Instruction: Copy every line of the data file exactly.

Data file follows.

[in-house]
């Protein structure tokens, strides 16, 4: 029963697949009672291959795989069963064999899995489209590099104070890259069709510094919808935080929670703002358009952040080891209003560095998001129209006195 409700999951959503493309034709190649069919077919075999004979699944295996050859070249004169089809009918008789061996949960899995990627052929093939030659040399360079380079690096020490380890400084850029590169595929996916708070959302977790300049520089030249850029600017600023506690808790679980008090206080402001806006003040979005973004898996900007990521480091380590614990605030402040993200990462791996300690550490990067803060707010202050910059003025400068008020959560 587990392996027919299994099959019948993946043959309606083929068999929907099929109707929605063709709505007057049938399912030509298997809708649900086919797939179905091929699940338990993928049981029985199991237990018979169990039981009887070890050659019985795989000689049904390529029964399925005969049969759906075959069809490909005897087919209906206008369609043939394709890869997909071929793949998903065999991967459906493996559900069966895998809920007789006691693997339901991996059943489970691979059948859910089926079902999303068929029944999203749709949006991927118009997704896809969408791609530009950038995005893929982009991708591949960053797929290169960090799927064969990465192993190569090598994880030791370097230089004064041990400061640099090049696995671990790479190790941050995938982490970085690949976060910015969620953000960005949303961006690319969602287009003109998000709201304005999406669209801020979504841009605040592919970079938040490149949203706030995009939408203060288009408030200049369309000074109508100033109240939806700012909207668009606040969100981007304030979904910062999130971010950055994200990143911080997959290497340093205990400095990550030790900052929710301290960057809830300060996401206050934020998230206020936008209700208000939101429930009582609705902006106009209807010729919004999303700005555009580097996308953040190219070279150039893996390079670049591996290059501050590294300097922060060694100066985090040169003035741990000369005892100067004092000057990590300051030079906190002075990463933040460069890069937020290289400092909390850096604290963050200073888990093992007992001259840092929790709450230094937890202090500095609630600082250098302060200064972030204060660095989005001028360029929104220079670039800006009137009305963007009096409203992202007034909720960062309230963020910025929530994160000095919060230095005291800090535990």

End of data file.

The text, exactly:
[in-house]
């Protein structure tokens, strides 16, 4: 029963697949009672291959795989069963064999899995489209590099104070890259069709510094919808935080929670703002358009952040080891209003560095998001129209006195 409700999951959503493309034709190649069919077919075999004979699944295996050859070249004169089809009918008789061996949960899995990627052929093939030659040399360079380079690096020490380890400084850029590169595929996916708070959302977790300049520089030249850029600017600023506690808790679980008090206080402001806006003040979005973004898996900007990521480091380590614990605030402040993200990462791996300690550490990067803060707010202050910059003025400068008020959560 587990392996027919299994099959019948993946043959309606083929068999929907099929109707929605063709709505007057049938399912030509298997809708649900086919797939179905091929699940338990993928049981029985199991237990018979169990039981009887070890050659019985795989000689049904390529029964399925005969049969759906075959069809490909005897087919209906206008369609043939394709890869997909071929793949998903065999991967459906493996559900069966895998809920007789006691693997339901991996059943489970691979059948859910089926079902999303068929029944999203749709949006991927118009997704896809969408791609530009950038995005893929982009991708591949960053797929290169960090799927064969990465192993190569090598994880030791370097230089004064041990400061640099090049696995671990790479190790941050995938982490970085690949976060910015969620953000960005949303961006690319969602287009003109998000709201304005999406669209801020979504841009605040592919970079938040490149949203706030995009939408203060288009408030200049369309000074109508100033109240939806700012909207668009606040969100981007304030979904910062999130971010950055994200990143911080997959290497340093205990400095990550030790900052929710301290960057809830300060996401206050934020998230206020936008209700208000939101429930009582609705902006106009209807010729919004999303700005555009580097996308953040190219070279150039893996390079670049591996290059501050590294300097922060060694100066985090040169003035741990000369005892100067004092000057990590300051030079906190002075990463933040460069890069937020290289400092909390850096604290963050200073888990093992007992001259840092929790709450230094937890202090500095609630600082250098302060200064972030204060660095989005001028360029929104220079670039800006009137009305963007009096409203992202007034909720960062309230963020910025929530994160000095919060230095005291800090535990």